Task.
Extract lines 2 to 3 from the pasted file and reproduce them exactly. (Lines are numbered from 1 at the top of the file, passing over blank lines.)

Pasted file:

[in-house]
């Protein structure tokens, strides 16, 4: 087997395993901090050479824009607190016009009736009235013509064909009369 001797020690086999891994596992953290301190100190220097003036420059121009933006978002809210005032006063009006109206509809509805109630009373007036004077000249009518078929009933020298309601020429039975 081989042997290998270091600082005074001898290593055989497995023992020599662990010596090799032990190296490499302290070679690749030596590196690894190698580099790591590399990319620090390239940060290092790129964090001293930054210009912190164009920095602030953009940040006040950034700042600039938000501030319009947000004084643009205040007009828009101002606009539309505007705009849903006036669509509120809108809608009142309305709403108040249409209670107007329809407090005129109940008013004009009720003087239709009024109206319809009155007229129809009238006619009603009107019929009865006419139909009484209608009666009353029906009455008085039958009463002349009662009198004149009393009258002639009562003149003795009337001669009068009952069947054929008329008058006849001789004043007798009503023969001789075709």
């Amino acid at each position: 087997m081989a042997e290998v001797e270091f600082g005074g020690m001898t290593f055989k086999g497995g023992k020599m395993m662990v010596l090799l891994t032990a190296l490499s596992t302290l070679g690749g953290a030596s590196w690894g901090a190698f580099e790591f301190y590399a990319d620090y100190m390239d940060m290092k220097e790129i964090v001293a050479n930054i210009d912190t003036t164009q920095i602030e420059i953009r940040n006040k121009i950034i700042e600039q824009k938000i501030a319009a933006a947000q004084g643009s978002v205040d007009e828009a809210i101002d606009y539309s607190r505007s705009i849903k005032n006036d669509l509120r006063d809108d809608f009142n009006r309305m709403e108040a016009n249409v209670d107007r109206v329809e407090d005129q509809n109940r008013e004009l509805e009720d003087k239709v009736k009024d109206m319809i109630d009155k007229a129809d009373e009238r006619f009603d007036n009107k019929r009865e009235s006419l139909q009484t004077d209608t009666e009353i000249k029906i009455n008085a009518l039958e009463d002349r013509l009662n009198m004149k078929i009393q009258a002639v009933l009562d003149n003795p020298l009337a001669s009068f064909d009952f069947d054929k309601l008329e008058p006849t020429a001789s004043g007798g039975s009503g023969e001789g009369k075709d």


């Protein structure tokens, strides 16, 4: 087997395993901090050479824009607190016009009736009235013509064909009369 001797020690086999891994596992953290301190100190220097003036420059121009933006978002809210005032006063009006109206509809509805109630009373007036004077000249009518078929009933020298309601020429039975 081989042997290998270091600082005074001898290593055989497995023992020599662990010596090799032990190296490499302290070679690749030596590196690894190698580099790591590399990319620090390239940060290092790129964090001293930054210009912190164009920095602030953009940040006040950034700042600039938000501030319009947000004084643009205040007009828009101002606009539309505007705009849903006036669509509120809108809608009142309305709403108040249409209670107007329809407090005129109940008013004009009720003087239709009024109206319809009155007229129809009238006619009603009107019929009865006419139909009484209608009666009353029906009455008085039958009463002349009662009198004149009393009258002639009562003149003795009337001669009068009952069947054929008329008058006849001789004043007798009503023969001789075709």
């Amino acid at each position: 087997m081989a042997e290998v001797e270091f600082g005074g020690m001898t290593f055989k086999g497995g023992k020599m395993m662990v010596l090799l891994t032990a190296l490499s596992t302290l070679g690749g953290a030596s590196w690894g901090a190698f580099e790591f301190y590399a990319d620090y100190m390239d940060m290092k220097e790129i964090v001293a050479n930054i210009d912190t003036t164009q920095i602030e420059i953009r940040n006040k121009i950034i700042e600039q824009k938000i501030a319009a933006a947000q004084g643009s978002v205040d007009e828009a809210i101002d606009y539309s607190r505007s705009i849903k005032n006036d669509l509120r006063d809108d809608f009142n009006r309305m709403e108040a016009n249409v209670d107007r109206v329809e407090d005129q509809n109940r008013e004009l509805e009720d003087k239709v009736k009024d109206m319809i109630d009155k007229a129809d009373e009238r006619f009603d007036n009107k019929r009865e009235s006419l139909q009484t004077d209608t009666e009353i000249k029906i009455n008085a009518l039958e009463d002349r013509l009662n009198m004149k078929i009393q009258a002639v009933l009562d003149n003795p020298l009337a001669s009068f064909d009952f069947d054929k309601l008329e008058p006849t020429a001789s004043g007798g039975s009503g023969e001789g009369k075709d």